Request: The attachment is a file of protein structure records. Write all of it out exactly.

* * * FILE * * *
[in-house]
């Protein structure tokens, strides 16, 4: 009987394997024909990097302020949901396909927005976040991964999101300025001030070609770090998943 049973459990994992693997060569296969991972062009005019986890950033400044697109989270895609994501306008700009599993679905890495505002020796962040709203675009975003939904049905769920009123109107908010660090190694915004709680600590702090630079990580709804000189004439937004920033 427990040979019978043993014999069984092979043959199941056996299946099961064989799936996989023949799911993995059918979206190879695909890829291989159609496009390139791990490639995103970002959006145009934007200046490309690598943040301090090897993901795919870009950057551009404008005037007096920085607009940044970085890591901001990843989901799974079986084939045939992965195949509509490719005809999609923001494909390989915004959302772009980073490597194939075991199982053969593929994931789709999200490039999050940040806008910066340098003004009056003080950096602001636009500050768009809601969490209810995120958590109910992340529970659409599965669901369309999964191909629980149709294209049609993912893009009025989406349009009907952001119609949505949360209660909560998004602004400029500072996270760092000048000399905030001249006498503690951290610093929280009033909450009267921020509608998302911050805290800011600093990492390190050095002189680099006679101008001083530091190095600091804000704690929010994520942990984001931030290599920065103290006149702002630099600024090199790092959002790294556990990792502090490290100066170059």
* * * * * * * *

[in-house]
């Protein structure tokens, strides 16, 4: 009987394997024909990097302020949901396909927005976040991964999101300025001030070609770090998943 049973459990994992693997060569296969991972062009005019986890950033400044697109989270895609994501306008700009599993679905890495505002020796962040709203675009975003939904049905769920009123109107908010660090190694915004709680600590702090630079990580709804000189004439937004920033 427990040979019978043993014999069984092979043959199941056996299946099961064989799936996989023949799911993995059918979206190879695909890829291989159609496009390139791990490639995103970002959006145009934007200046490309690598943040301090090897993901795919870009950057551009404008005037007096920085607009940044970085890591901001990843989901799974079986084939045939992965195949509509490719005809999609923001494909390989915004959302772009980073490597194939075991199982053969593929994931789709999200490039999050940040806008910066340098003004009056003080950096602001636009500050768009809601969490209810995120958590109910992340529970659409599965669901369309999964191909629980149709294209049609993912893009009025989406349009009907952001119609949505949360209660909560998004602004400029500072996270760092000048000399905030001249006498503690951290610093929280009033909450009267921020509608998302911050805290800011600093990492390190050095002189680099006679101008001083530091190095600091804000704690929010994520942990984001931030290599920065103290006149702002630099600024090199790092959002790294556990990792502090490290100066170059």